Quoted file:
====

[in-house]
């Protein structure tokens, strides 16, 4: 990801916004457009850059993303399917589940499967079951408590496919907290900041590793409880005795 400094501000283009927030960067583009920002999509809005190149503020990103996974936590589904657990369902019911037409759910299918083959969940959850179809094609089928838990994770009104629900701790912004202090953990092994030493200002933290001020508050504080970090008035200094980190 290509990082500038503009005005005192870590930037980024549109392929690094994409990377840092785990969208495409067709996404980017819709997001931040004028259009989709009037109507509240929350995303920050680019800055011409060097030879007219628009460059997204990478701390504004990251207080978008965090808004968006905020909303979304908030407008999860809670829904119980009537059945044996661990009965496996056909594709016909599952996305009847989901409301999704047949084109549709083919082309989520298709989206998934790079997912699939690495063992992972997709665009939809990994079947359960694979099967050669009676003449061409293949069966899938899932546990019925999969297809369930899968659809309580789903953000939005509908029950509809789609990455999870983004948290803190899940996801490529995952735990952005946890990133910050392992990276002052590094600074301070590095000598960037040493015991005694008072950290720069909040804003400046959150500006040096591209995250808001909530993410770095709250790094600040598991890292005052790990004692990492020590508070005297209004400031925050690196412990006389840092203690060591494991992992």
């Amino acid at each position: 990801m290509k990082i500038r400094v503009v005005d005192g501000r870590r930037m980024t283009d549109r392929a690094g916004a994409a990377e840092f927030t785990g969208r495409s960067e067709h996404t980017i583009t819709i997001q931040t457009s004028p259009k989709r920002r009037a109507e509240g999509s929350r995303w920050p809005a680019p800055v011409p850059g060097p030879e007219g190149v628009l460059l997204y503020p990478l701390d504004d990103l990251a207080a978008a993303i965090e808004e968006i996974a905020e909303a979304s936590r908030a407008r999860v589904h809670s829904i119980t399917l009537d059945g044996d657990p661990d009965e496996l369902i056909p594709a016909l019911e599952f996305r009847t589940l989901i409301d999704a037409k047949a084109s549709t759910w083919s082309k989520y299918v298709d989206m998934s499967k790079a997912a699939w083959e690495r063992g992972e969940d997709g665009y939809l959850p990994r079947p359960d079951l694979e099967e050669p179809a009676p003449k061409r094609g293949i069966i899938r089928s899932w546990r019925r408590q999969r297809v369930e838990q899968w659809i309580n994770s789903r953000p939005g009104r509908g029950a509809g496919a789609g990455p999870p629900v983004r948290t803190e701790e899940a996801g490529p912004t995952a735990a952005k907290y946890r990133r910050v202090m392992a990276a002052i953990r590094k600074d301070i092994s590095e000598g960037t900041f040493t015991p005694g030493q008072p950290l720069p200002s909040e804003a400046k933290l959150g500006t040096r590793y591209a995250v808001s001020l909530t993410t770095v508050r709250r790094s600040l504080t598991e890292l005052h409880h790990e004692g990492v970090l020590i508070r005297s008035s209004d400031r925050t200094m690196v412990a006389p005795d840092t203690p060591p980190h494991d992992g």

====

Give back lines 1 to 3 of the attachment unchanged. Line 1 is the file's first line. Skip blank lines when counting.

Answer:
[in-house]
């Protein structure tokens, strides 16, 4: 990801916004457009850059993303399917589940499967079951408590496919907290900041590793409880005795 400094501000283009927030960067583009920002999509809005190149503020990103996974936590589904657990369902019911037409759910299918083959969940959850179809094609089928838990994770009104629900701790912004202090953990092994030493200002933290001020508050504080970090008035200094980190 290509990082500038503009005005005192870590930037980024549109392929690094994409990377840092785990969208495409067709996404980017819709997001931040004028259009989709009037109507509240929350995303920050680019800055011409060097030879007219628009460059997204990478701390504004990251207080978008965090808004968006905020909303979304908030407008999860809670829904119980009537059945044996661990009965496996056909594709016909599952996305009847989901409301999704047949084109549709083919082309989520298709989206998934790079997912699939690495063992992972997709665009939809990994079947359960694979099967050669009676003449061409293949069966899938899932546990019925999969297809369930899968659809309580789903953000939005509908029950509809789609990455999870983004948290803190899940996801490529995952735990952005946890990133910050392992990276002052590094600074301070590095000598960037040493015991005694008072950290720069909040804003400046959150500006040096591209995250808001909530993410770095709250790094600040598991890292005052790990004692990492020590508070005297209004400031925050690196412990006389840092203690060591494991992992």
């Amino acid at each position: 990801m290509k990082i500038r400094v503009v005005d005192g501000r870590r930037m980024t283009d549109r392929a690094g916004a994409a990377e840092f927030t785990g969208r495409s960067e067709h996404t980017i583009t819709i997001q931040t457009s004028p259009k989709r920002r009037a109507e509240g999509s929350r995303w920050p809005a680019p800055v011409p850059g060097p030879e007219g190149v628009l460059l997204y503020p990478l701390d504004d990103l990251a207080a978008a993303i965090e808004e968006i996974a905020e909303a979304s936590r908030a407008r999860v589904h809670s829904i119980t399917l009537d059945g044996d657990p661990d009965e496996l369902i056909p594709a016909l019911e599952f996305r009847t589940l989901i409301d999704a037409k047949a084109s549709t759910w083919s082309k989520y299918v298709d989206m998934s499967k790079a997912a699939w083959e690495r063992g992972e969940d997709g665009y939809l959850p990994r079947p359960d079951l694979e099967e050669p179809a009676p003449k061409r094609g293949i069966i899938r089928s899932w546990r019925r408590q999969r297809v369930e838990q899968w659809i309580n994770s789903r953000p939005g009104r509908g029950a509809g496919a789609g990455p999870p629900v983004r948290t803190e701790e899940a996801g490529p912004t995952a735990a952005k907290y946890r990133r910050v202090m392992a990276a002052i953990r590094k600074d301070i092994s590095e000598g960037t900041f040493t015991p005694g030493q008072p950290l720069p200002s909040e804003a400046k933290l959150g500006t040096r590793y591209a995250v808001s001020l909530t993410t770095v508050r709250r790094s600040l504080t598991e890292l005052h409880h790990e004692g990492v970090l020590i508070r005297s008035s209004d400031r925050t200094m690196v412990a006389p005795d840092t203690p060591p980190h494991d992992g």